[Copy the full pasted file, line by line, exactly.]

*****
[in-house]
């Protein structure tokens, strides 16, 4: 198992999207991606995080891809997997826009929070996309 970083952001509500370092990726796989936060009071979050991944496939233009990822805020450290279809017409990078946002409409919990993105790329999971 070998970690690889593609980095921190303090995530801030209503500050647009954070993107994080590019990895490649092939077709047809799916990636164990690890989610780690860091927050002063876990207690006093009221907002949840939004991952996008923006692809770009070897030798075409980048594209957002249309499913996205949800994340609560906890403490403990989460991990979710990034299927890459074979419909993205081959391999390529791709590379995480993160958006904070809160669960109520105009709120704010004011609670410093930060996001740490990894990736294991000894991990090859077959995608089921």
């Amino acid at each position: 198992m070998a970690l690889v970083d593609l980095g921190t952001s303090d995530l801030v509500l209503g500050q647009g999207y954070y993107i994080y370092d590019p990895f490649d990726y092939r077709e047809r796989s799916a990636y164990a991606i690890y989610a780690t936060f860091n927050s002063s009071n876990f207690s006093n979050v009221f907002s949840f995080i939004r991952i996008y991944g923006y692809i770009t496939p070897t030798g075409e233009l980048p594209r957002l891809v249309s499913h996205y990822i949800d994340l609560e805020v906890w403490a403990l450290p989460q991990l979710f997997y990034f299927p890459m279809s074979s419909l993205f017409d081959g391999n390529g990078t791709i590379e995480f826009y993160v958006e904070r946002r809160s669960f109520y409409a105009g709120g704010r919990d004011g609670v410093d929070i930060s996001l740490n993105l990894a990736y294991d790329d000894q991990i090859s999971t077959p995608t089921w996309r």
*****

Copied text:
[in-house]
């Protein structure tokens, strides 16, 4: 198992999207991606995080891809997997826009929070996309 970083952001509500370092990726796989936060009071979050991944496939233009990822805020450290279809017409990078946002409409919990993105790329999971 070998970690690889593609980095921190303090995530801030209503500050647009954070993107994080590019990895490649092939077709047809799916990636164990690890989610780690860091927050002063876990207690006093009221907002949840939004991952996008923006692809770009070897030798075409980048594209957002249309499913996205949800994340609560906890403490403990989460991990979710990034299927890459074979419909993205081959391999390529791709590379995480993160958006904070809160669960109520105009709120704010004011609670410093930060996001740490990894990736294991000894991990090859077959995608089921």
């Amino acid at each position: 198992m070998a970690l690889v970083d593609l980095g921190t952001s303090d995530l801030v509500l209503g500050q647009g999207y954070y993107i994080y370092d590019p990895f490649d990726y092939r077709e047809r796989s799916a990636y164990a991606i690890y989610a780690t936060f860091n927050s002063s009071n876990f207690s006093n979050v009221f907002s949840f995080i939004r991952i996008y991944g923006y692809i770009t496939p070897t030798g075409e233009l980048p594209r957002l891809v249309s499913h996205y990822i949800d994340l609560e805020v906890w403490a403990l450290p989460q991990l979710f997997y990034f299927p890459m279809s074979s419909l993205f017409d081959g391999n390529g990078t791709i590379e995480f826009y993160v958006e904070r946002r809160s669960f109520y409409a105009g709120g704010r919990d004011g609670v410093d929070i930060s996001l740490n993105l990894a990736y294991d790329d000894q991990i090859s999971t077959p995608t089921w996309r």